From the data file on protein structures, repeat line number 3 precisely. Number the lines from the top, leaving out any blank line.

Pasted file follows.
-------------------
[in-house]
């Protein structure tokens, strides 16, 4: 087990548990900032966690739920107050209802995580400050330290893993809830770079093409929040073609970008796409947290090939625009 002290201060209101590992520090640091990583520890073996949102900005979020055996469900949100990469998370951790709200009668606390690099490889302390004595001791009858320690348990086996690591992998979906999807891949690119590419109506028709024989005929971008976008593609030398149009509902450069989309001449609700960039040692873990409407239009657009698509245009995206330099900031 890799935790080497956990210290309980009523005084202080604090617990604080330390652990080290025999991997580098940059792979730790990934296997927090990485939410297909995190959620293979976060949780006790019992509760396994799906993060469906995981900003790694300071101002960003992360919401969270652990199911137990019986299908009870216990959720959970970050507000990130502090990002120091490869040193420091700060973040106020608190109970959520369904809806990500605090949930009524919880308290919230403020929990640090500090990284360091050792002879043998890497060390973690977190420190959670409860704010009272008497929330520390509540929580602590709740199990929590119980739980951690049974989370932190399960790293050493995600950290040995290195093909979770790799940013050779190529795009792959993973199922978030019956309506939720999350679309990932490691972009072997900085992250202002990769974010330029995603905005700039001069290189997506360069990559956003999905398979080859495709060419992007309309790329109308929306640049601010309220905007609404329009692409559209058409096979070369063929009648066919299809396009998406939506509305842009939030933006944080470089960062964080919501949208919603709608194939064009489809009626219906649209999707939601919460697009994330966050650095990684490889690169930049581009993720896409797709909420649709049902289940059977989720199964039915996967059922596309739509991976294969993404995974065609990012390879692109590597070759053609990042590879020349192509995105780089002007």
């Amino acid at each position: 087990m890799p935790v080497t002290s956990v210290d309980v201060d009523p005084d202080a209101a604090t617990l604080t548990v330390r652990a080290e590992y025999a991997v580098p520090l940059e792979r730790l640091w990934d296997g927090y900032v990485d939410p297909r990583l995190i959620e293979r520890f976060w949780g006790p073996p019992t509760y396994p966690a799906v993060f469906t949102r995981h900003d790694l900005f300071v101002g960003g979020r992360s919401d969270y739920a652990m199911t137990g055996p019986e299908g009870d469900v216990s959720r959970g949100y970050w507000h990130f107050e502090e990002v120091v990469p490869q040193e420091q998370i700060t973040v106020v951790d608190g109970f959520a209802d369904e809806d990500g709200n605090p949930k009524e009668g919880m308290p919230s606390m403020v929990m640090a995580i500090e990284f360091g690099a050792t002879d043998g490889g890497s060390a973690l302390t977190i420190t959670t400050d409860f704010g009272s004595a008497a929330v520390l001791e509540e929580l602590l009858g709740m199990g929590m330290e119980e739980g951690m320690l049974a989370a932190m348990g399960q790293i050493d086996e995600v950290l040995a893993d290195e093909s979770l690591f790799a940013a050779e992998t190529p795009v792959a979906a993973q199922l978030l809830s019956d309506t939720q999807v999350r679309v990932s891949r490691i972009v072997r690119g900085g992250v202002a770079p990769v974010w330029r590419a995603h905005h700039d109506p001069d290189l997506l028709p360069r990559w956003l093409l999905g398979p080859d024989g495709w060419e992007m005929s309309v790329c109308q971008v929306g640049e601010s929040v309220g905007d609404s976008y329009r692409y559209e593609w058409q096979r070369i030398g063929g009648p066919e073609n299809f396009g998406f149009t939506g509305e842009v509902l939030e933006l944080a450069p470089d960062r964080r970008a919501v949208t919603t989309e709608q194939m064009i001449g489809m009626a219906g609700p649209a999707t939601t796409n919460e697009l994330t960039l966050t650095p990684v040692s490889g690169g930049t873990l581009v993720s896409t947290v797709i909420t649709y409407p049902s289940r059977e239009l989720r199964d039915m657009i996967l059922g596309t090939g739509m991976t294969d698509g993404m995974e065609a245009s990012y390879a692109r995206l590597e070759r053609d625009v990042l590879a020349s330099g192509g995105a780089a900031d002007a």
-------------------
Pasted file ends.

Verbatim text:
């Amino acid at each position: 087990m890799p935790v080497t002290s956990v210290d309980v201060d009523p005084d202080a209101a604090t617990l604080t548990v330390r652990a080290e590992y025999a991997v580098p520090l940059e792979r730790l640091w990934d296997g927090y900032v990485d939410p297909r990583l995190i959620e293979r520890f976060w949780g006790p073996p019992t509760y396994p966690a799906v993060f469906t949102r995981h900003d790694l900005f300071v101002g960003g979020r992360s919401d969270y739920a652990m199911t137990g055996p019986e299908g009870d469900v216990s959720r959970g949100y970050w507000h990130f107050e502090e990002v120091v990469p490869q040193e420091q998370i700060t973040v106020v951790d608190g109970f959520a209802d369904e809806d990500g709200n605090p949930k009524e009668g919880m308290p919230s606390m403020v929990m640090a995580i500090e990284f360091g690099a050792t002879d043998g490889g890497s060390a973690l302390t977190i420190t959670t400050d409860f704010g009272s004595a008497a929330v520390l001791e509540e929580l602590l009858g709740m199990g929590m330290e119980e739980g951690m320690l049974a989370a932190m348990g399960q790293i050493d086996e995600v950290l040995a893993d290195e093909s979770l690591f790799a940013a050779e992998t190529p795009v792959a979906a993973q199922l978030l809830s019956d309506t939720q999807v999350r679309v990932s891949r490691i972009v072997r690119g900085g992250v202002a770079p990769v974010w330029r590419a995603h905005h700039d109506p001069d290189l997506l028709p360069r990559w956003l093409l999905g398979p080859d024989g495709w060419e992007m005929s309309v790329c109308q971008v929306g640049e601010s929040v309220g905007d609404s976008y329009r692409y559209e593609w058409q096979r070369i030398g063929g009648p066919e073609n299809f396009g998406f149009t939506g509305e842009v509902l939030e933006l944080a450069p470089d960062r964080r970008a919501v949208t919603t989309e709608q194939m064009i001449g489809m009626a219906g609700p649209a999707t939601t796409n919460e697009l994330t960039l966050t650095p990684v040692s490889g690169g930049t873990l581009v993720s896409t947290v797709i909420t649709y409407p049902s289940r059977e239009l989720r199964d039915m657009i996967l059922g596309t090939g739509m991976t294969d698509g993404m995974e065609a245009s990012y390879a692109r995206l590597e070759r053609d625009v990042l590879a020349s330099g192509g995105a780089a900031d002007a």